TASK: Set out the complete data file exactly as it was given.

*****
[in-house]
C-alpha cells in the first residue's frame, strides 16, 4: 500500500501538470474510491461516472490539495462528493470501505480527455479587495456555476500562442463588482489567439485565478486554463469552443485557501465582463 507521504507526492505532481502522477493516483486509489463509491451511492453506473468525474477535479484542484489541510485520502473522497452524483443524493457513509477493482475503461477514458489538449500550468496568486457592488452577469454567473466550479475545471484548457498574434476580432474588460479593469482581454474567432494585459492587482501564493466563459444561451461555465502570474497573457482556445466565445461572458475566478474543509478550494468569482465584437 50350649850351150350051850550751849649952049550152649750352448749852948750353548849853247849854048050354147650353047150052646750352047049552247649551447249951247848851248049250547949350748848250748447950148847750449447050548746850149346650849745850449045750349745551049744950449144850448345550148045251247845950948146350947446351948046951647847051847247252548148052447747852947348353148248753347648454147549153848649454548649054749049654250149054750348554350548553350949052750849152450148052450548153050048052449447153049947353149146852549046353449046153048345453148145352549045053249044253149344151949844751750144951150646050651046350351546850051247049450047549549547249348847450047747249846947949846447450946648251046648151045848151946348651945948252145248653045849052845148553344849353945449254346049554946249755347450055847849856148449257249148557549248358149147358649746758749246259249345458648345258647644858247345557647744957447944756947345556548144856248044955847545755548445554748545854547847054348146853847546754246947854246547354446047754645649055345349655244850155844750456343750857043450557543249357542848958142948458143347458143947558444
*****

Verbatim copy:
[in-house]
C-alpha cells in the first residue's frame, strides 16, 4: 500500500501538470474510491461516472490539495462528493470501505480527455479587495456555476500562442463588482489567439485565478486554463469552443485557501465582463 507521504507526492505532481502522477493516483486509489463509491451511492453506473468525474477535479484542484489541510485520502473522497452524483443524493457513509477493482475503461477514458489538449500550468496568486457592488452577469454567473466550479475545471484548457498574434476580432474588460479593469482581454474567432494585459492587482501564493466563459444561451461555465502570474497573457482556445466565445461572458475566478474543509478550494468569482465584437 50350649850351150350051850550751849649952049550152649750352448749852948750353548849853247849854048050354147650353047150052646750352047049552247649551447249951247848851248049250547949350748848250748447950148847750449447050548746850149346650849745850449045750349745551049744950449144850448345550148045251247845950948146350947446351948046951647847051847247252548148052447747852947348353148248753347648454147549153848649454548649054749049654250149054750348554350548553350949052750849152450148052450548153050048052449447153049947353149146852549046353449046153048345453148145352549045053249044253149344151949844751750144951150646050651046350351546850051247049450047549549547249348847450047747249846947949846447450946648251046648151045848151946348651945948252145248653045849052845148553344849353945449254346049554946249755347450055847849856148449257249148557549248358149147358649746758749246259249345458648345258647644858247345557647744957447944756947345556548144856248044955847545755548445554748545854547847054348146853847546754246947854246547354446047754645649055345349655244850155844750456343750857043450557543249357542848958142948458143347458143947558444